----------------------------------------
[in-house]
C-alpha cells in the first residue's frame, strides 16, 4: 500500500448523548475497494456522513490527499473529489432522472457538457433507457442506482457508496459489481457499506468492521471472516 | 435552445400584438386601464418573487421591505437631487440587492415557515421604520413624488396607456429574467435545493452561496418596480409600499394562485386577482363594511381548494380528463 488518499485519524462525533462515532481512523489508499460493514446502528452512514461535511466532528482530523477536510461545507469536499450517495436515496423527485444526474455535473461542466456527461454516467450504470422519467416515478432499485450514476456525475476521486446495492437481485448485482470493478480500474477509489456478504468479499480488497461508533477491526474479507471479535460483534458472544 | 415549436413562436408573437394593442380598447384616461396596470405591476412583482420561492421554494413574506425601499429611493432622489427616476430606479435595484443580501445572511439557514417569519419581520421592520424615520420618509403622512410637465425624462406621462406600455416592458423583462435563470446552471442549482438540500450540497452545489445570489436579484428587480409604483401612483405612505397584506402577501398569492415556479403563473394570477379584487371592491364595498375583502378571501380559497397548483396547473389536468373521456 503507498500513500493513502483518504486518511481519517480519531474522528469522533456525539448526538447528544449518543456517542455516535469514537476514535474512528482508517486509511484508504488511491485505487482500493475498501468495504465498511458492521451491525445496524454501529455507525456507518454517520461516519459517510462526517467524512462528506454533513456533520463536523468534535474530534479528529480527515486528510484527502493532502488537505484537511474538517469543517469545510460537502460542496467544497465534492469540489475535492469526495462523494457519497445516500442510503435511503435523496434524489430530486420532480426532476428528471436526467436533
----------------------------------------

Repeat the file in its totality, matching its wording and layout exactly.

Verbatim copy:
[in-house]
C-alpha cells in the first residue's frame, strides 16, 4: 500500500448523548475497494456522513490527499473529489432522472457538457433507457442506482457508496459489481457499506468492521471472516 | 435552445400584438386601464418573487421591505437631487440587492415557515421604520413624488396607456429574467435545493452561496418596480409600499394562485386577482363594511381548494380528463 488518499485519524462525533462515532481512523489508499460493514446502528452512514461535511466532528482530523477536510461545507469536499450517495436515496423527485444526474455535473461542466456527461454516467450504470422519467416515478432499485450514476456525475476521486446495492437481485448485482470493478480500474477509489456478504468479499480488497461508533477491526474479507471479535460483534458472544 | 415549436413562436408573437394593442380598447384616461396596470405591476412583482420561492421554494413574506425601499429611493432622489427616476430606479435595484443580501445572511439557514417569519419581520421592520424615520420618509403622512410637465425624462406621462406600455416592458423583462435563470446552471442549482438540500450540497452545489445570489436579484428587480409604483401612483405612505397584506402577501398569492415556479403563473394570477379584487371592491364595498375583502378571501380559497397548483396547473389536468373521456 503507498500513500493513502483518504486518511481519517480519531474522528469522533456525539448526538447528544449518543456517542455516535469514537476514535474512528482508517486509511484508504488511491485505487482500493475498501468495504465498511458492521451491525445496524454501529455507525456507518454517520461516519459517510462526517467524512462528506454533513456533520463536523468534535474530534479528529480527515486528510484527502493532502488537505484537511474538517469543517469545510460537502460542496467544497465534492469540489475535492469526495462523494457519497445516500442510503435511503435523496434524489430530486420532480426532476428528471436526467436533